Approaches to the Typology of Word Classes

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Petra Maria Vogel, Bernard Comrie
Mouton de Gruyter, 2000 - Language Arts & Disciplines - 514 pages
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The history of word class research is characterized by two extreme positions. Up to the 19th century, it was believed that word classes were invariably of the Latin or Greek type and universal. In contrast to that, in the 20th century, the view prevailed that every language had its own specific and unique word class system. In the last decades, however, it has become apparent that despite the large number of word classes and word class systems there are typological restrictions with regard to the conceptualization of semantic features and morphosyntactic structures. the perspective of typology and language universals research. The authors in this volume discuss word class categorization in general (Part I), as well as word classes and word class systems of individual languages (Part II) from a typological-universal viewpoint and from diachronic and cross-linguistic perspectives.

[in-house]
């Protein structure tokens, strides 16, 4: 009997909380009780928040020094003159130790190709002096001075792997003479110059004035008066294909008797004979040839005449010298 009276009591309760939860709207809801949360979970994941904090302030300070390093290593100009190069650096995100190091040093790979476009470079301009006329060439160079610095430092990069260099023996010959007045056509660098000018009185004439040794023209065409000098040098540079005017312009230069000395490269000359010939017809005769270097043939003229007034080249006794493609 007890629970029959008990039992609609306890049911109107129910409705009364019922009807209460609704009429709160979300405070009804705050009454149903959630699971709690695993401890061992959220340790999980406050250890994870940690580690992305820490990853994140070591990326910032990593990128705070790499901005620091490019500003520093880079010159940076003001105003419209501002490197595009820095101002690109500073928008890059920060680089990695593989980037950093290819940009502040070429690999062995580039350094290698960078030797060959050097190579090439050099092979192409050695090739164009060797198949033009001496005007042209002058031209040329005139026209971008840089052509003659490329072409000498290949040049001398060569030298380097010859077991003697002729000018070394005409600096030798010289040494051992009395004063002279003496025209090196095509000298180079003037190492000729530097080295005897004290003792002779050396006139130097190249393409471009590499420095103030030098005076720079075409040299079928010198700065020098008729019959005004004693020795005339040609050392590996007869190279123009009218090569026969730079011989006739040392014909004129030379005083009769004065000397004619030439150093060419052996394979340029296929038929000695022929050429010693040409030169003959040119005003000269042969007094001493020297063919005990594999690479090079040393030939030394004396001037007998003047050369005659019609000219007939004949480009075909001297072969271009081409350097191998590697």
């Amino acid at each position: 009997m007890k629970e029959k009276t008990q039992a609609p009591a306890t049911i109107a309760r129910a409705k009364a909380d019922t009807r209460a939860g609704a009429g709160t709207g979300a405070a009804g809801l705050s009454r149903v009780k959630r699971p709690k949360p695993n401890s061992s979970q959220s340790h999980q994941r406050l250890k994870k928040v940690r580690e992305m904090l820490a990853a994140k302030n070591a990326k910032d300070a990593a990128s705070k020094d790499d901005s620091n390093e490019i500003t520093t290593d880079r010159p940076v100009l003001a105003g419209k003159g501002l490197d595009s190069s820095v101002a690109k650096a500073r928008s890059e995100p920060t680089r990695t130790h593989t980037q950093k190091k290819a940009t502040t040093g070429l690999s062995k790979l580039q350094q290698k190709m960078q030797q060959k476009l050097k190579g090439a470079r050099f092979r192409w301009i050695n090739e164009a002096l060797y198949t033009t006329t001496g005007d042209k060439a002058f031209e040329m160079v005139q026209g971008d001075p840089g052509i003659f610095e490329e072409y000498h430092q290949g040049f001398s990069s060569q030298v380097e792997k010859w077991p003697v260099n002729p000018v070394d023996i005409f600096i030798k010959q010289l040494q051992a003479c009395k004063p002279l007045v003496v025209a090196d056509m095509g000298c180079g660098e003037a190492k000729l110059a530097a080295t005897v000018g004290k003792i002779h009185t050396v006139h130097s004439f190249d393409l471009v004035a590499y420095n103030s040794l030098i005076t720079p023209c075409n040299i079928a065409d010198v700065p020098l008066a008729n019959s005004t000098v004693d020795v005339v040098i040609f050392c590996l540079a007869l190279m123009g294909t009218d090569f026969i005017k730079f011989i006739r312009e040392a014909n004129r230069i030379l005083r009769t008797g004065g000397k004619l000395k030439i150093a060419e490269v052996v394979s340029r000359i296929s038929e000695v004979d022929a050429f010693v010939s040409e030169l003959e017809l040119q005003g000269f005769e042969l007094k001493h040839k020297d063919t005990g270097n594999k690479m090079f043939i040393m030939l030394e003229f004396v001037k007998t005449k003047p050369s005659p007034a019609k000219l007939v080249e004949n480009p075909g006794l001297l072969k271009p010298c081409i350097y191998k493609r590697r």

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Word classes and sentential functions
Parts of speech as language universals and as languageparticular categories
Kinship verbs

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About the author (2000)

Bernard Comrie is chair of the department of linguistics at the University of Southern California. He is the author of many publications including "Aspect" and "Tense," and is editor of "Studies in Language,

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